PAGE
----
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'[PIC] Regular Expressions'
2009\05\27@183404 by Harold Hallikainen

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After the recent discussion of regular expressions, I, of course, today
ran in to an application for them, but I have to do this in C30 for a
PIC24. I need to change a relative URL (given the base URL) to an absolute
URL. Everything I'm finding is pretty much using regular expressions in
perl or PHP. Anyone have any other ideas?

I'll search on...

Thanks!

Harold



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2009\05\27@185759 by solarwind

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On Wed, May 27, 2009 at 6:43 PM, Harold Hallikainen
<spam_OUTharoldTakeThisOuTspamhallikainen.org> wrote:
> After the recent discussion of regular expressions, I, of course, today
> ran in to an application for them, but I have to do this in C30 for a
> PIC24. I need to change a relative URL (given the base URL) to an absolute
> URL. Everything I'm finding is pretty much using regular expressions in
> perl or PHP. Anyone have any other ideas?

Sure. Regex.

You already have your solution, why search on? What's wrong with
regex? You can, of course, parse the string the good ol' way by hand,
but that's what regex was invented for.

2009\05\27@185938 by Tamas Rudnai

face picon face
Is not string manipulation is not applicable in your case?

A very simplistic way:
1. Check if the URL starts with "" or by the given base URL
2. If not, copy the base URL and then the relative URL with a '/' separator

But things can be much more complicated than this... Relative URL can
contain leading slashes to indicate to starting from the wwwroot, or "../"
or something like that to relative from the current directory etc. You may
also need to handle these too but I do not think if there is anything which
cannot be handled by normal string manipulation.

You may can also try to port a regex engine and then adopting the Perl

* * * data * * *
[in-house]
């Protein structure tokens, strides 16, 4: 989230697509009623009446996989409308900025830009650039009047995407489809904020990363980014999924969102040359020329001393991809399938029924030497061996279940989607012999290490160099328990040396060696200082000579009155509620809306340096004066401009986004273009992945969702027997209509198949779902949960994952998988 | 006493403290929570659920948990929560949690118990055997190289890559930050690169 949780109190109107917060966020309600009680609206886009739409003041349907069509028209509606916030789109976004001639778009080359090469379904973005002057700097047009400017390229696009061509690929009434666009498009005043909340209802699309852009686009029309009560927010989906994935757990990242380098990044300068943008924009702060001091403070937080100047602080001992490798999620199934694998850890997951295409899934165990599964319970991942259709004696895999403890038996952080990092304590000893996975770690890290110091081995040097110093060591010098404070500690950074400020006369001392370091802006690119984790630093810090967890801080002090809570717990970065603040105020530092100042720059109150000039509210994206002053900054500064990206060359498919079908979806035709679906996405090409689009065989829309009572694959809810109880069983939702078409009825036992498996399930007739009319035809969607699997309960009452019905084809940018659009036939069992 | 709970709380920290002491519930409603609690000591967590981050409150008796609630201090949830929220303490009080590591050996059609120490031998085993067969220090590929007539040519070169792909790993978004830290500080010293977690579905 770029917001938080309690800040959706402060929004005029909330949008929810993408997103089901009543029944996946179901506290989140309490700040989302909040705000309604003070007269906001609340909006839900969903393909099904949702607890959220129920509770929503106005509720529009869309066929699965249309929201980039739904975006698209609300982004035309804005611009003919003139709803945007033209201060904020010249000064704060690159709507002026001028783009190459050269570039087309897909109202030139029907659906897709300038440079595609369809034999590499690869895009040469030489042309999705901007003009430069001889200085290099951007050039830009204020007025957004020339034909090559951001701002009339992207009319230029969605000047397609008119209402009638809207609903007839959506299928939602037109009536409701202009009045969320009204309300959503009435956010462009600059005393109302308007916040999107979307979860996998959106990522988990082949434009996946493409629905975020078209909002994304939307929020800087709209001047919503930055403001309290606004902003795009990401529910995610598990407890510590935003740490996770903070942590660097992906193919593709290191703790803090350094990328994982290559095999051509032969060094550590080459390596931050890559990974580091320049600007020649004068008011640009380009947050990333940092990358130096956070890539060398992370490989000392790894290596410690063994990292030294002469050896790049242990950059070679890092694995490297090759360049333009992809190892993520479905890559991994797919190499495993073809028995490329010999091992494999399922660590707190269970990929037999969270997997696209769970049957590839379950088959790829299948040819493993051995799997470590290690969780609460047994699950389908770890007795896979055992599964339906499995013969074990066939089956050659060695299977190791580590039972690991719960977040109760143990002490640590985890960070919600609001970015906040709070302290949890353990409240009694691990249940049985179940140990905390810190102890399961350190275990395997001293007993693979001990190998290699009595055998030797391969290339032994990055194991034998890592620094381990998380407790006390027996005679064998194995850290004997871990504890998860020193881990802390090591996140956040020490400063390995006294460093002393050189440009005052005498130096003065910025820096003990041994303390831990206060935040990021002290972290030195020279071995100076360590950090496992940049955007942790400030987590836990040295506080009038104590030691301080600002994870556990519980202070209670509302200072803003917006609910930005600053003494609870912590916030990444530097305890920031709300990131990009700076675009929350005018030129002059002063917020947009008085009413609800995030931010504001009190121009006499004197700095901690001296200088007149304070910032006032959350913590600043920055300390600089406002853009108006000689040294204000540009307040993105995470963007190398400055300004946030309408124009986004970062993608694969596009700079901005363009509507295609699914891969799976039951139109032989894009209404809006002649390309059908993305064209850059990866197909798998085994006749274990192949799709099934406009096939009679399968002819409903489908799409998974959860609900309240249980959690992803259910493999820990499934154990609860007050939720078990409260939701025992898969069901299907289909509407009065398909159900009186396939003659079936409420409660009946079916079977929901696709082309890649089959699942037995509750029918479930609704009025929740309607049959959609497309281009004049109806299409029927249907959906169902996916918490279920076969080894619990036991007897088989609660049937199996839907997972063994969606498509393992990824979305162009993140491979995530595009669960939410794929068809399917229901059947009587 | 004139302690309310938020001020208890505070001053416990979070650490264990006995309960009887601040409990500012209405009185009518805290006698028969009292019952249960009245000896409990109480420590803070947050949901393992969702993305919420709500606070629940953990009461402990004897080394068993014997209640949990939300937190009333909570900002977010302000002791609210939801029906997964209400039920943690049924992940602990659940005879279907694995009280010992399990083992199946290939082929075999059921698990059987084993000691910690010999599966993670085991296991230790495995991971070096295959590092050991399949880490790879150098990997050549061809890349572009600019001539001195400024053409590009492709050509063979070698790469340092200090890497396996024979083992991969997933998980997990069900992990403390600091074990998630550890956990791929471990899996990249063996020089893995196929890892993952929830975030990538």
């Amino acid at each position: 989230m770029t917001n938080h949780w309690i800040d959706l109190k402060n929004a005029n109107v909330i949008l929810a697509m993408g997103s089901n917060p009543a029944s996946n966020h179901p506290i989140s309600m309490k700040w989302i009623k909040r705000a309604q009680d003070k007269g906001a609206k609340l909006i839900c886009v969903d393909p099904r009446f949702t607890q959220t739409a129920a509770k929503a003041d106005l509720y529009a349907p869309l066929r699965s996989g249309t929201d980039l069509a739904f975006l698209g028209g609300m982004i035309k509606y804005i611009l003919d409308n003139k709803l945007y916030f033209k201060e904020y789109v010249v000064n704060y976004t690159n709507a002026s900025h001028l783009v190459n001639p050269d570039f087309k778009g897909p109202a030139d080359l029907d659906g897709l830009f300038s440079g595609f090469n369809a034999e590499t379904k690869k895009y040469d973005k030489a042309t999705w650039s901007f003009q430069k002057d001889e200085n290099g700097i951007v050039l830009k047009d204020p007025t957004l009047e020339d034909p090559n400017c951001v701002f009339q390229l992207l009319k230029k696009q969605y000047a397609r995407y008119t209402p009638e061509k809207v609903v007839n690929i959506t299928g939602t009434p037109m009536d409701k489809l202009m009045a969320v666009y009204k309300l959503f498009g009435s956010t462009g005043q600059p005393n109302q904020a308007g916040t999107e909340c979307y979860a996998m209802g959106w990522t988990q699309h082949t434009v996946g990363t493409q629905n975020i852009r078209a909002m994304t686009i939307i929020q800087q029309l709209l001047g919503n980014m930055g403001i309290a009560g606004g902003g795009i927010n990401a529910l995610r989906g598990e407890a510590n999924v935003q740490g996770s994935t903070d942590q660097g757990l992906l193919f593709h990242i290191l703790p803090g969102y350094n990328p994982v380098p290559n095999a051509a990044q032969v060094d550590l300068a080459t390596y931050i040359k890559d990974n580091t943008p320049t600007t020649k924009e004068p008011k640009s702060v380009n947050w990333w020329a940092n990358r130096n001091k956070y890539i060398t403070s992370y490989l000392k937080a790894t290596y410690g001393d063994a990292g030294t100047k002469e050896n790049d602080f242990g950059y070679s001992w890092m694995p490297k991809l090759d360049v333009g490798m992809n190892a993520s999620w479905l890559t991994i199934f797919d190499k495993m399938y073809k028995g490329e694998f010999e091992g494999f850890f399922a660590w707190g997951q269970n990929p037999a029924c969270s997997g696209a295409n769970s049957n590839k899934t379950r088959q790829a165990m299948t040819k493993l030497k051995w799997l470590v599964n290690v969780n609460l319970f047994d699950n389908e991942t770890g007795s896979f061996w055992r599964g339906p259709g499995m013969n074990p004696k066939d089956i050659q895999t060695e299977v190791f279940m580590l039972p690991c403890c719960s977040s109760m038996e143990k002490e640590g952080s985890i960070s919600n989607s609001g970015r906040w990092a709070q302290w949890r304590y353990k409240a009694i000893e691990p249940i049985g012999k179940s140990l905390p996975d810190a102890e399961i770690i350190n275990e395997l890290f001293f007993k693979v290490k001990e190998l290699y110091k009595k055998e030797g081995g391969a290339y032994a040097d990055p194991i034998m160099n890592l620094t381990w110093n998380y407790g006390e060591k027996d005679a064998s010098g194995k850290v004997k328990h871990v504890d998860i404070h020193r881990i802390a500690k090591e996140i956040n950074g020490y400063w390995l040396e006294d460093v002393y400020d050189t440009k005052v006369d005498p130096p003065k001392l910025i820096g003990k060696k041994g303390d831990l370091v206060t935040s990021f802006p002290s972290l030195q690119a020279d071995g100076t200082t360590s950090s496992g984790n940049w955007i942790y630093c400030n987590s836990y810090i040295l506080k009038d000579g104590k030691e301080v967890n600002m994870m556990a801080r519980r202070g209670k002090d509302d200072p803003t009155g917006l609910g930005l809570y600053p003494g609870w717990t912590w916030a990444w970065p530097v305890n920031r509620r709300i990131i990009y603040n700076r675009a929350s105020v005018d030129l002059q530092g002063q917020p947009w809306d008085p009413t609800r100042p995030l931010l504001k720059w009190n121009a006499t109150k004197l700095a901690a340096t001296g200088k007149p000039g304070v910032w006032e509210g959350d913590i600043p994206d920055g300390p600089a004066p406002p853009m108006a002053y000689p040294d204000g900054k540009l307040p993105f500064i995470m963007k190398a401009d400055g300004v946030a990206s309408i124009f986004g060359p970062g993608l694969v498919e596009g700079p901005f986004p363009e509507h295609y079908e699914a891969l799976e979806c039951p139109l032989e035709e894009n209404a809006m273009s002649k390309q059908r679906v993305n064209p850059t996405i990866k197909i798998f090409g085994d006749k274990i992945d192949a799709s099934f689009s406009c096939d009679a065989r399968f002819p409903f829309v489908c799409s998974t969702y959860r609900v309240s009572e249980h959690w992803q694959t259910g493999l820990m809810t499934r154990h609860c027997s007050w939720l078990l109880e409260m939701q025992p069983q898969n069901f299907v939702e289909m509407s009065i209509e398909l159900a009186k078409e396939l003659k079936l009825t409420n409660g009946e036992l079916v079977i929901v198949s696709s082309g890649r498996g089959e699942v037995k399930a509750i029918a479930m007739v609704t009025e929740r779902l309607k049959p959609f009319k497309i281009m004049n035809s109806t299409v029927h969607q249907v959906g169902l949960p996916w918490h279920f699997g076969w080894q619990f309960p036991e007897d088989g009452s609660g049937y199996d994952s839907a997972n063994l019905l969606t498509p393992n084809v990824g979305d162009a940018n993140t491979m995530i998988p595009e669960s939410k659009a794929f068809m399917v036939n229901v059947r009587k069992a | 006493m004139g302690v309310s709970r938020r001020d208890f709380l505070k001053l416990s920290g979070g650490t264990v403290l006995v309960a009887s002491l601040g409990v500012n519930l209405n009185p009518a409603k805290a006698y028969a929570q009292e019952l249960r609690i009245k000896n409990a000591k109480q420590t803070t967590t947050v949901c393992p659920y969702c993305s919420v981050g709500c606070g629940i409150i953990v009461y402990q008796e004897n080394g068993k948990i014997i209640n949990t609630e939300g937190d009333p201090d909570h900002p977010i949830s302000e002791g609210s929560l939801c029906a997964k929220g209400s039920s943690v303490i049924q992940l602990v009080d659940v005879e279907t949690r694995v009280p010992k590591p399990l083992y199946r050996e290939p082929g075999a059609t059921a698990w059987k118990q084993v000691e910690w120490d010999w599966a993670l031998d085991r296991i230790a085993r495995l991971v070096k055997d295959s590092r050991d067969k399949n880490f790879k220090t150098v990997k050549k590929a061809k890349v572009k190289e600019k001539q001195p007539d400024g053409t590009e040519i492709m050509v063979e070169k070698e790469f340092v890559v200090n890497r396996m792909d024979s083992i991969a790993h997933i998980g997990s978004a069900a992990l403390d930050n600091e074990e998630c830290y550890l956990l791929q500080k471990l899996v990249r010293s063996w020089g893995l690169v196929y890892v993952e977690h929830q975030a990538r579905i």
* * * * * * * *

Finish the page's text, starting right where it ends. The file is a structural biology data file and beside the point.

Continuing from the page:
examples you found, however, it may need much more resources than would
easily fit into your chip -- I have never tried this one so someone else may
have a better thoughts on it.

Tamas


On Wed, May 27, 2009 at 11:43 PM, Harold Hallikainen <.....haroldKILLspamspam@spam@hallikainen.org
{Quote hidden}

> -

2009\05\27@193423 by Rolf

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Harold Hallikainen wrote:
> After the recent discussion of regular expressions, I, of course, today
> ran in to an application for them, but I have to do this in C30 for a
> PIC24. I need to change a relative URL (given the base URL) to an absolute
> URL. Everything I'm finding is pretty much using regular expressions in
> perl or PHP. Anyone have any other ideas?
>
> I'll search on...
>
> Thanks!
>
> Harold
>
>
>
>  
RegEx libraries are not the sort of thing you port just for one place to
use it.... the libraries are huge. The Java 'Pattern' class is in excess
of 5.5K lines, and uses many other classes... and it needs the matcher,
and other classes to get things to work. I would be somwhat surprised if
a mostly complete regex engine could fit in any PIC... and the effort
involved in harvesting a subset of regex functionality would be daunting....

I am pretty sure that your effort justification for porting regex to C30
will fall short.

There are other ways to do it... and, in this case, I am sure they are
simpler.

What is the actual requirement... your description is somewhat vague...
but I am certain a relatively concise function will suffice given the
relative structure of URL's.

Rolf

2009\05\27@205607 by solarwind

picon face
tiny-rex.sourceforge.net/

2009\05\27@213645 by Dave Tweed

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Rolf wrote:
> Harold Hallikainen wrote:
> > After the recent discussion of regular expressions, I, of course, today
> > ran in to an application for them, but I have to do this in C30 for a
> > PIC24. I need to change a relative URL (given the base URL) to an absolute
> > URL. Everything I'm finding is pretty much using regular expressions in
> > perl or PHP. Anyone have any other ideas?
>
> RegEx libraries are not the sort of thing you port just for one place to
> use it.... the libraries are huge. The Java 'Pattern' class is in excess
> of 5.5K lines, and uses many other classes... and it needs the matcher,
> and other classes to get things to work. I would be somwhat surprised if
> a mostly complete regex engine could fit in any PIC... and the effort
> involved in harvesting a subset of regex functionality would be daunting....

Wow, talk about code bloat! Although I'm sure it's wonderful....